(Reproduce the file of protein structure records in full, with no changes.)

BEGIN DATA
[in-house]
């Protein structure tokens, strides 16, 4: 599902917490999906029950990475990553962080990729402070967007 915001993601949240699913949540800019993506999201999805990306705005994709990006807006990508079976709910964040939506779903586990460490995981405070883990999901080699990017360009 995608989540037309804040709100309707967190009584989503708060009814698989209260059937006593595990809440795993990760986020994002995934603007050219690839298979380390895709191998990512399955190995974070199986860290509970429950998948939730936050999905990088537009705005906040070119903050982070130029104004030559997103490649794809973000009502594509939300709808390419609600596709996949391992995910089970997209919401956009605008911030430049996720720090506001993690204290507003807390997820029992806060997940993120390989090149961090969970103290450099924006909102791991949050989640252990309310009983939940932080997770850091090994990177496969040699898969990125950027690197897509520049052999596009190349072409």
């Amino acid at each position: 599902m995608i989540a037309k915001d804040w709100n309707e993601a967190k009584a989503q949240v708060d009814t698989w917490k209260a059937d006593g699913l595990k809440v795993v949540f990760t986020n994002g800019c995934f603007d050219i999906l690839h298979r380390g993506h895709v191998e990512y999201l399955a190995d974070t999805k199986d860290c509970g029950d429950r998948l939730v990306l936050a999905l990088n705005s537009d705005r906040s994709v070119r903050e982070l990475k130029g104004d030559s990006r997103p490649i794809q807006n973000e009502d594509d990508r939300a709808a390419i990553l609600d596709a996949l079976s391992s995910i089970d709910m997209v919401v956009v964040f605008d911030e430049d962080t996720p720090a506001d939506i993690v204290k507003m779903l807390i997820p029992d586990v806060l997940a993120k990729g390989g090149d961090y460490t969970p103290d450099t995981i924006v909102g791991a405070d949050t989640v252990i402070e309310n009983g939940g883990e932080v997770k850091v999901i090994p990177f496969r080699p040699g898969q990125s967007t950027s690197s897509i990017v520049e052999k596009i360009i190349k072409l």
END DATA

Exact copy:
[in-house]
């Protein structure tokens, strides 16, 4: 599902917490999906029950990475990553962080990729402070967007 915001993601949240699913949540800019993506999201999805990306705005994709990006807006990508079976709910964040939506779903586990460490995981405070883990999901080699990017360009 995608989540037309804040709100309707967190009584989503708060009814698989209260059937006593595990809440795993990760986020994002995934603007050219690839298979380390895709191998990512399955190995974070199986860290509970429950998948939730936050999905990088537009705005906040070119903050982070130029104004030559997103490649794809973000009502594509939300709808390419609600596709996949391992995910089970997209919401956009605008911030430049996720720090506001993690204290507003807390997820029992806060997940993120390989090149961090969970103290450099924006909102791991949050989640252990309310009983939940932080997770850091090994990177496969040699898969990125950027690197897509520049052999596009190349072409």
């Amino acid at each position: 599902m995608i989540a037309k915001d804040w709100n309707e993601a967190k009584a989503q949240v708060d009814t698989w917490k209260a059937d006593g699913l595990k809440v795993v949540f990760t986020n994002g800019c995934f603007d050219i999906l690839h298979r380390g993506h895709v191998e990512y999201l399955a190995d974070t999805k199986d860290c509970g029950d429950r998948l939730v990306l936050a999905l990088n705005s537009d705005r906040s994709v070119r903050e982070l990475k130029g104004d030559s990006r997103p490649i794809q807006n973000e009502d594509d990508r939300a709808a390419i990553l609600d596709a996949l079976s391992s995910i089970d709910m997209v919401v956009v964040f605008d911030e430049d962080t996720p720090a506001d939506i993690v204290k507003m779903l807390i997820p029992d586990v806060l997940a993120k990729g390989g090149d961090y460490t969970p103290d450099t995981i924006v909102g791991a405070d949050t989640v252990i402070e309310n009983g939940g883990e932080v997770k850091v999901i090994p990177f496969r080699p040699g898969q990125s967007t950027s690197s897509i990017v520049e052999k596009i360009i190349k072409l």